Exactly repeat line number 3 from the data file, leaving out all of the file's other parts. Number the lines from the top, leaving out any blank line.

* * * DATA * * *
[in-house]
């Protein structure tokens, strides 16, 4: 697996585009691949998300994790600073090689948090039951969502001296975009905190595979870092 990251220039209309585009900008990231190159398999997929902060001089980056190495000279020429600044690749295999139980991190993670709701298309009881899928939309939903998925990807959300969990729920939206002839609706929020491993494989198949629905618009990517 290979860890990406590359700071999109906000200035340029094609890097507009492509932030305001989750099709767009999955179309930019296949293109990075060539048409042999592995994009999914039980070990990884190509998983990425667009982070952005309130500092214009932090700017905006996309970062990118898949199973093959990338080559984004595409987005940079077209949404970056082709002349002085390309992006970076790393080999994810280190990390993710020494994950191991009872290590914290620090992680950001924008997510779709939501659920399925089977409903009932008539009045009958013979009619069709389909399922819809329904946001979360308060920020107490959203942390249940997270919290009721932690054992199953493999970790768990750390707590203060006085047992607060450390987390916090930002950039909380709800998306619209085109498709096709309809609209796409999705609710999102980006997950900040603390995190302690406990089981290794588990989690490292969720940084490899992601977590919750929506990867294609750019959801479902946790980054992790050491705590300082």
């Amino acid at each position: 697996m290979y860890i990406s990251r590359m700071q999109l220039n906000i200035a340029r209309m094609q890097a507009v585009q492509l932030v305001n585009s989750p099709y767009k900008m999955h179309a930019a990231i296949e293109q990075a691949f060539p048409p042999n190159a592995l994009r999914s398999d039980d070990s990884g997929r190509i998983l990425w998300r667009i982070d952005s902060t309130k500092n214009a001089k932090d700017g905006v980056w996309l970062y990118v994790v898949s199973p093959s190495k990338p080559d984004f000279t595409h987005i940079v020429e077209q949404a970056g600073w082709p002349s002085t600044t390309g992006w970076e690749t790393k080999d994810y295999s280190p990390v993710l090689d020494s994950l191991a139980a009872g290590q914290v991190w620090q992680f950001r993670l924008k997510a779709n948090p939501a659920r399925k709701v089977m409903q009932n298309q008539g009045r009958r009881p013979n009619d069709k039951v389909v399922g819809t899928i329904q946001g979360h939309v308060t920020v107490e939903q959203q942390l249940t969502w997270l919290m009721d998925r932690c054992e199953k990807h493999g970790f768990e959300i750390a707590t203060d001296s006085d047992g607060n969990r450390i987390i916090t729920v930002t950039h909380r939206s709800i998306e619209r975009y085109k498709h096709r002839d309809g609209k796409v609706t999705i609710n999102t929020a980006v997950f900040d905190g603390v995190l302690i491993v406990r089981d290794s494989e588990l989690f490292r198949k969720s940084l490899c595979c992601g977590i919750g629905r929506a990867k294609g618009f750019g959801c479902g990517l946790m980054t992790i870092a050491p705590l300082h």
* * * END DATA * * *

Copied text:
């Amino acid at each position: 697996m290979y860890i990406s990251r590359m700071q999109l220039n906000i200035a340029r209309m094609q890097a507009v585009q492509l932030v305001n585009s989750p099709y767009k900008m999955h179309a930019a990231i296949e293109q990075a691949f060539p048409p042999n190159a592995l994009r999914s398999d039980d070990s990884g997929r190509i998983l990425w998300r667009i982070d952005s902060t309130k500092n214009a001089k932090d700017g905006v980056w996309l970062y990118v994790v898949s199973p093959s190495k990338p080559d984004f000279t595409h987005i940079v020429e077209q949404a970056g600073w082709p002349s002085t600044t390309g992006w970076e690749t790393k080999d994810y295999s280190p990390v993710l090689d020494s994950l191991a139980a009872g290590q914290v991190w620090q992680f950001r993670l924008k997510a779709n948090p939501a659920r399925k709701v089977m409903q009932n298309q008539g009045r009958r009881p013979n009619d069709k039951v389909v399922g819809t899928i329904q946001g979360h939309v308060t920020v107490e939903q959203q942390l249940t969502w997270l919290m009721d998925r932690c054992e199953k990807h493999g970790f768990e959300i750390a707590t203060d001296s006085d047992g607060n969990r450390i987390i916090t729920v930002t950039h909380r939206s709800i998306e619209r975009y085109k498709h096709r002839d309809g609209k796409v609706t999705i609710n999102t929020a980006v997950f900040d905190g603390v995190l302690i491993v406990r089981d290794s494989e588990l989690f490292r198949k969720s940084l490899c595979c992601g977590i919750g629905r929506a990867k294609g618009f750019g959801c479902g990517l946790m980054t992790i870092a050491p705590l300082h």